to profit from his own crime. Dworkin argues that such general principles of
equity are grounded in the states interest in seeking justice and protecting
individual rights. Such principles, moreover, should serve as trumps
whenever they conflict with other legal considerations.23
In complex legal systems, such as those in the United States and Great
Britain, Dworkin insists that no ultimate distinction can be made between
legal and moral standards. Lawyers and judges should not only look to the
black-letter rules that appear in statutes but also have some discretion to
take into account moral principles. He does not suggest that judges should
create new principles without preexisting materials, but he does believe that
they can discover relevant principles within existing laws and prior cases.
Although judges should not act as Platonic philosopher-kings with unlimited
discretion to invent new laws, they should be encouraged to interpret and
reorganize legal precedents in order to make the laws more just.24
Dworkin does recognize that legislatures and ordinary citizens have a
legitimate part in the making of law, but his emphasis is always on how
21 id
22 115 N.Y. 506 (1889)
23 Supra note 16
24 Supra note 15

judges should make their decisions. He posits an ideal judge, named

Hercules, in order to illustrate his proposed method of adjudication. Hercules,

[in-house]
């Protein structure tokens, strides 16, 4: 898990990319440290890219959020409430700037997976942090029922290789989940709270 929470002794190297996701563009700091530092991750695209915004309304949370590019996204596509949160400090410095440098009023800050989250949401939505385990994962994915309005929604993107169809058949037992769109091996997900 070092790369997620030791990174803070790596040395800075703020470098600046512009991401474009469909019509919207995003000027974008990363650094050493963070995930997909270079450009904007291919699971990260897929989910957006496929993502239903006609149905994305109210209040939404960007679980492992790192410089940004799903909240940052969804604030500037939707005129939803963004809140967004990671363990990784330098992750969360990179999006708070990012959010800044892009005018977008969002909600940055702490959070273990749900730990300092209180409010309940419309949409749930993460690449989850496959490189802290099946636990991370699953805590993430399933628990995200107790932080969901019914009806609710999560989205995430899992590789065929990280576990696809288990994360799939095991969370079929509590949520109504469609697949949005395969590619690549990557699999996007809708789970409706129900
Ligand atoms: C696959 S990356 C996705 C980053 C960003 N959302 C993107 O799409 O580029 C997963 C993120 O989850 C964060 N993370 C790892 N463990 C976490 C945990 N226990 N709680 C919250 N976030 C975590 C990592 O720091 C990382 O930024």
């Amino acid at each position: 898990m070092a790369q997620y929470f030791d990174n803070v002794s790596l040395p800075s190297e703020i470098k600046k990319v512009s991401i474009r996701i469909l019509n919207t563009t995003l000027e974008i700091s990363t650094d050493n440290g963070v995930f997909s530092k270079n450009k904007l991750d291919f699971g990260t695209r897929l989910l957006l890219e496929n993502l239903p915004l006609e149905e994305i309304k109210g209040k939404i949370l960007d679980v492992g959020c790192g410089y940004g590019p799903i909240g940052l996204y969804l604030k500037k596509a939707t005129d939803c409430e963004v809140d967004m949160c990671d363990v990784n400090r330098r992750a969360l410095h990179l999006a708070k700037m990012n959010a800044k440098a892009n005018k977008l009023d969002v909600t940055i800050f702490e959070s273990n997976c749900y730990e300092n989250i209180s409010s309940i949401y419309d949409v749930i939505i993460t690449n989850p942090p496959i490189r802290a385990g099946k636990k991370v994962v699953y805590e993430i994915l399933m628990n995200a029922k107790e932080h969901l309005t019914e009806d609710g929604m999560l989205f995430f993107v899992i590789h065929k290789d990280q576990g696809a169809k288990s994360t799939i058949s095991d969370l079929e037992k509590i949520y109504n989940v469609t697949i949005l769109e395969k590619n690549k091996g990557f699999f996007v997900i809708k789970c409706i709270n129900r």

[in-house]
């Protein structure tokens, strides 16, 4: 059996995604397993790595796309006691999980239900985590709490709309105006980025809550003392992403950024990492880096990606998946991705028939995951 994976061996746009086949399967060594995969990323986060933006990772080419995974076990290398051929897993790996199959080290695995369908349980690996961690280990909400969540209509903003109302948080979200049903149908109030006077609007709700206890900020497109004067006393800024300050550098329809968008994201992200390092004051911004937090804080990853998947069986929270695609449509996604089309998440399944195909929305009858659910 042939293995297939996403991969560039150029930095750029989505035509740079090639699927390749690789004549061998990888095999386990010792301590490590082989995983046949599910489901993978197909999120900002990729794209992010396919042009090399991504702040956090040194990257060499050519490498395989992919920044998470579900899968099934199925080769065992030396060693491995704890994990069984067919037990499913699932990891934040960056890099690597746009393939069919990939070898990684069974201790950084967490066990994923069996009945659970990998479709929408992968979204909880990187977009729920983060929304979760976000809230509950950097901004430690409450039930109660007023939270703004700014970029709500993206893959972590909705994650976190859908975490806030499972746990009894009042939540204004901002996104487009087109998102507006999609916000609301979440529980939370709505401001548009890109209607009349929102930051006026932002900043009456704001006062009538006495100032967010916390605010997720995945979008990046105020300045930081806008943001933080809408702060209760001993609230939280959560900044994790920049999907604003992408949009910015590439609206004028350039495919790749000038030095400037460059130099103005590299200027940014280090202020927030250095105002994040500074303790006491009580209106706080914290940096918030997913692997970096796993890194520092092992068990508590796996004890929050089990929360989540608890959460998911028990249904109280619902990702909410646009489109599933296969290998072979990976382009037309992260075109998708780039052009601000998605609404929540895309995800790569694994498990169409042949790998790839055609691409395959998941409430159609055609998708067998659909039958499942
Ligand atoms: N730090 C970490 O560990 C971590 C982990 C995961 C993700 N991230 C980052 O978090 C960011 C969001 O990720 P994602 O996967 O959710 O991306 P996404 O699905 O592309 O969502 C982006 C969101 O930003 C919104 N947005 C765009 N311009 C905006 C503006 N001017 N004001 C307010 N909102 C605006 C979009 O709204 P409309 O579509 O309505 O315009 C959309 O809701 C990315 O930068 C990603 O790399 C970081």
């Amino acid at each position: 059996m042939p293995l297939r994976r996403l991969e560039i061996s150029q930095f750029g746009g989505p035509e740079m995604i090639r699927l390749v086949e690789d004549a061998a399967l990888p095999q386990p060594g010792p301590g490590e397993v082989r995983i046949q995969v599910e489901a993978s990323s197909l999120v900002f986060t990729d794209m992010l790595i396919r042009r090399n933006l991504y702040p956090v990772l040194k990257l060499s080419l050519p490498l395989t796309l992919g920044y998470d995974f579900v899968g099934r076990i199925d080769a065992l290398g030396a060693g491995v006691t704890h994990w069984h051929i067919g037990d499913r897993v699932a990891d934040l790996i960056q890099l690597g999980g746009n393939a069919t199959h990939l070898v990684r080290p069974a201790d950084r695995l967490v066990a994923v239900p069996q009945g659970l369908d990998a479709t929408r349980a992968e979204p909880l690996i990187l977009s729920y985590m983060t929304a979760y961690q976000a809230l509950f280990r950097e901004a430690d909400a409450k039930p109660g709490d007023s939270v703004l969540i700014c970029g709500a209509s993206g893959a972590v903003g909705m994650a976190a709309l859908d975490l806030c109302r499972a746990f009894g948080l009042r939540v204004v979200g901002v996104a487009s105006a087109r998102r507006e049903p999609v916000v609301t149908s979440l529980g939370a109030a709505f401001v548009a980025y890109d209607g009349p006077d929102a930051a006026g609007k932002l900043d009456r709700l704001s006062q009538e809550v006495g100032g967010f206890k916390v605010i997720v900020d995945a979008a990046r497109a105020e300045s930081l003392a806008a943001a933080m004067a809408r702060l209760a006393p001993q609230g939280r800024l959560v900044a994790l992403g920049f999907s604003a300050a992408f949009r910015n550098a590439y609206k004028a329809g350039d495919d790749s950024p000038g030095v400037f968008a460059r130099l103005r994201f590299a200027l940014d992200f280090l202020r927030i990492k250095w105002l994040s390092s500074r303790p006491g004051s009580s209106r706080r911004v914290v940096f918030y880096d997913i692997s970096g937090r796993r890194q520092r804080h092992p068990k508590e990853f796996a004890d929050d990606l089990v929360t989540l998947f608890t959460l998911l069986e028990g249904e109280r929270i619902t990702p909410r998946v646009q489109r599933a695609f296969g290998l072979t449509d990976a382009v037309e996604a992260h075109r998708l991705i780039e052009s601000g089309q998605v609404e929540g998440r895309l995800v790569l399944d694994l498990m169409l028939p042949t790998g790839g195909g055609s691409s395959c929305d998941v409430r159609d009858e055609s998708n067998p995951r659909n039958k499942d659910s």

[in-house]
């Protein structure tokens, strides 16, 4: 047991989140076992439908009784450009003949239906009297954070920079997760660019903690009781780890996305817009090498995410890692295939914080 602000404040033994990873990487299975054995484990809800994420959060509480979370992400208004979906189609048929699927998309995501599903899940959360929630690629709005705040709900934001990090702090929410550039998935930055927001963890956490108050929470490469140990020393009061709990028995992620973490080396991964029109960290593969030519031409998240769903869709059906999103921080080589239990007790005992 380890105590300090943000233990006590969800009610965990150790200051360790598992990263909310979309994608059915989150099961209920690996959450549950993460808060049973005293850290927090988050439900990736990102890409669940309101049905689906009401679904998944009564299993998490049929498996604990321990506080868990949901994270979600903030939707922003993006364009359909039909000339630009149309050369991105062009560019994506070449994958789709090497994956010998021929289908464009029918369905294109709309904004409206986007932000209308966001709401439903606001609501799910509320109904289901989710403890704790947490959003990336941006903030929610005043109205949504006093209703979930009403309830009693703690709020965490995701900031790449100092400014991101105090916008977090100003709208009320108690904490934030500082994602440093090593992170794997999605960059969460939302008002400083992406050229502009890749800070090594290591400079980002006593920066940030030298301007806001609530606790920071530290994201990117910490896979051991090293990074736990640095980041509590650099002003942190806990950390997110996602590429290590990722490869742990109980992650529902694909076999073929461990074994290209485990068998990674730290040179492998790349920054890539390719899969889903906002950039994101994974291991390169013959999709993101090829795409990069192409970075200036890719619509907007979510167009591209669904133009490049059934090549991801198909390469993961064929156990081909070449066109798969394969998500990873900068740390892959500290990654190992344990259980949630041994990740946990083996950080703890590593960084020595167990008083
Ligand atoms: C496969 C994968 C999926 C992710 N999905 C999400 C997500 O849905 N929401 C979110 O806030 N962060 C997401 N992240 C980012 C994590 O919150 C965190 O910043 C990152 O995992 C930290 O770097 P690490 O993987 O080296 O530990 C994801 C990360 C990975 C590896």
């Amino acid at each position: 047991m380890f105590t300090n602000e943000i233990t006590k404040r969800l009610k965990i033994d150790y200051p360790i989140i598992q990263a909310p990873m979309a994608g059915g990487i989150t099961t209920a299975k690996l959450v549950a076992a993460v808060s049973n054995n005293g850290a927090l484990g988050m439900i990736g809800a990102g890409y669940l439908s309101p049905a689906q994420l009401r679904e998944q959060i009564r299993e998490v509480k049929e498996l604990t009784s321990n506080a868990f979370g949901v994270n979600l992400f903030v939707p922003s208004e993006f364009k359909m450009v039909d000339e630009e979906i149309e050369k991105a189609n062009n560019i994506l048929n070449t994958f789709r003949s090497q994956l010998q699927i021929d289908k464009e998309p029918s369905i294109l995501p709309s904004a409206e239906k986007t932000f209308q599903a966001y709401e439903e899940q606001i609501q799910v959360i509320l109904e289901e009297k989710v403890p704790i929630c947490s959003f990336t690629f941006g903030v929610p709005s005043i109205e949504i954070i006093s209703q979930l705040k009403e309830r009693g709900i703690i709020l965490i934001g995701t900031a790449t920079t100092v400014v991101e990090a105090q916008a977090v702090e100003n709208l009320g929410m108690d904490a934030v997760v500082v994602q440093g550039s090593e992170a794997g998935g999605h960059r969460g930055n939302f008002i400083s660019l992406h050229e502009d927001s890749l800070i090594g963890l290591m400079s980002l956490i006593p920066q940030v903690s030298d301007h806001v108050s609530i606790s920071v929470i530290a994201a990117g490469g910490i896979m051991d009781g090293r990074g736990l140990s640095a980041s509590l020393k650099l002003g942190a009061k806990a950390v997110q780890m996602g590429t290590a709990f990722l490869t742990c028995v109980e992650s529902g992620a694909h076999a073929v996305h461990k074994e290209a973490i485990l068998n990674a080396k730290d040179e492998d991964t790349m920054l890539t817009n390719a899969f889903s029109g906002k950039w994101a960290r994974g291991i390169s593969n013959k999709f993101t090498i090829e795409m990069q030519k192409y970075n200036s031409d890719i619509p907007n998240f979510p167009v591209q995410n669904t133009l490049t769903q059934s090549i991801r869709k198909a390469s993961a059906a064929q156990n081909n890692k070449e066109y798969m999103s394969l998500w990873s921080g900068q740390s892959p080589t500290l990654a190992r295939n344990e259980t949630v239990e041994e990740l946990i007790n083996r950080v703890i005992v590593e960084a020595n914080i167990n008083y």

like any judge, would decide when a legal dispute is clearly covered by
established law. If faced with a hard case, however, Hercules would








precedents, and his judicial opinion would emphasize those sources that are
consistent with the most satisfactory concepts of moral philosophy. Hercules,
in other words, would discover principles from the legal heritage in which he
worked, and he would strive to make the best possible analysis of the
material at his disposal. Because he respects the work of democratic
legislatures, Hercules would accept the authority of a statute that he regrets
as mistaken, but he would try to limit its gravitational force whenever
Judge Hercules would especially have the opportunity to employ his
constructive hermeneutics whenever called upon to render decisions in hard
cases of constitutional law. He would, of course, begin with the normal
meaning of the text, but he would not speculate about the specific intent of
the people who wrote and ratified the document.
Because established rights sometimes come in conflict with one another,
certain rights must have priority over others. Our intuitions about justice,
Dworkin writes, presuppose not only that people have rights but that one
among these is fundamental and even axiomatic. This most fundamental of
rights is a distinct conception of the right to equality, which I shall call the
right to equal concern and respect.26
The Constitution embodied with the will of the people to govern them is not
an end but a means to an end i.e. Justice, Social, Economic and Political, a
triune phenomenon inscribed as a pledge in the Preambular glory of our
25 id
26 id

Constitution and the adherence to Constitutional Morality and Judicial Values

is inalienable in accomplishing it. Let heaven falls, but justice shall triumph!
In the presence of a Constitution embodying every human aspect for
safeguarding the morality of individual and ensuring judicial values, if things
go wrong under the Constitution the reason will not be that we had a bad
Constitution. What we will have to say is that Man is vile!27

Bibliography (visited on 15/04/2016)

27 Dhananjay Keer, Dr B R Ambedkar: Life and Mission, Popular Prakashan 1995
(visited on 15/04/2016)
Law Commission Of India, Review Of Rape Laws March, 2000, Law
Commission 172nd Report on 15/04/2016)
Taking rights seriously by Ronald Dowrkin